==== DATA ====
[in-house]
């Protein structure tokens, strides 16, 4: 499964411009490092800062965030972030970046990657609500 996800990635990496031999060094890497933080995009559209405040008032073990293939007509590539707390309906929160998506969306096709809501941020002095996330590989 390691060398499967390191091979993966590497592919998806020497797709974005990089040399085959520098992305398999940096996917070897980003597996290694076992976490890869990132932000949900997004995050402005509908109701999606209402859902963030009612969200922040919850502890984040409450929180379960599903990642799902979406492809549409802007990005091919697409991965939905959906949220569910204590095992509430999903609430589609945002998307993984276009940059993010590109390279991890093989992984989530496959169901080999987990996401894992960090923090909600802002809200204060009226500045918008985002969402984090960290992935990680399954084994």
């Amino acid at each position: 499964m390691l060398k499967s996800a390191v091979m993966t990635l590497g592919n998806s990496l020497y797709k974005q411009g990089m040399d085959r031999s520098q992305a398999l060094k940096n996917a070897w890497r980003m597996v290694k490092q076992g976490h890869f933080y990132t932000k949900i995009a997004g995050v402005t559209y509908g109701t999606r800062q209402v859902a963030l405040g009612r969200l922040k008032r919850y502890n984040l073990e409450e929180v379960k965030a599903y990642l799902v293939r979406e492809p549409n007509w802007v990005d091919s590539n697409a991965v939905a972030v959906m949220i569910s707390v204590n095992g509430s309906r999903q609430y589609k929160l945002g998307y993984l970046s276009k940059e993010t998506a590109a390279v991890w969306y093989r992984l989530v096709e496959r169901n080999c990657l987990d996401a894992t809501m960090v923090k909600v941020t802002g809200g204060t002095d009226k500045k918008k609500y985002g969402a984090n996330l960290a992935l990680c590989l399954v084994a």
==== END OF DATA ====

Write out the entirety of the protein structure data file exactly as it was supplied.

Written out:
[in-house]
């Protein structure tokens, strides 16, 4: 499964411009490092800062965030972030970046990657609500 996800990635990496031999060094890497933080995009559209405040008032073990293939007509590539707390309906929160998506969306096709809501941020002095996330590989 390691060398499967390191091979993966590497592919998806020497797709974005990089040399085959520098992305398999940096996917070897980003597996290694076992976490890869990132932000949900997004995050402005509908109701999606209402859902963030009612969200922040919850502890984040409450929180379960599903990642799902979406492809549409802007990005091919697409991965939905959906949220569910204590095992509430999903609430589609945002998307993984276009940059993010590109390279991890093989992984989530496959169901080999987990996401894992960090923090909600802002809200204060009226500045918008985002969402984090960290992935990680399954084994």
């Amino acid at each position: 499964m390691l060398k499967s996800a390191v091979m993966t990635l590497g592919n998806s990496l020497y797709k974005q411009g990089m040399d085959r031999s520098q992305a398999l060094k940096n996917a070897w890497r980003m597996v290694k490092q076992g976490h890869f933080y990132t932000k949900i995009a997004g995050v402005t559209y509908g109701t999606r800062q209402v859902a963030l405040g009612r969200l922040k008032r919850y502890n984040l073990e409450e929180v379960k965030a599903y990642l799902v293939r979406e492809p549409n007509w802007v990005d091919s590539n697409a991965v939905a972030v959906m949220i569910s707390v204590n095992g509430s309906r999903q609430y589609k929160l945002g998307y993984l970046s276009k940059e993010t998506a590109a390279v991890w969306y093989r992984l989530v096709e496959r169901n080999c990657l987990d996401a894992t809501m960090v923090k909600v941020t802002g809200g204060t002095d009226k500045k918008k609500y985002g969402a984090n996330l960290a992935l990680c590989l399954v084994a």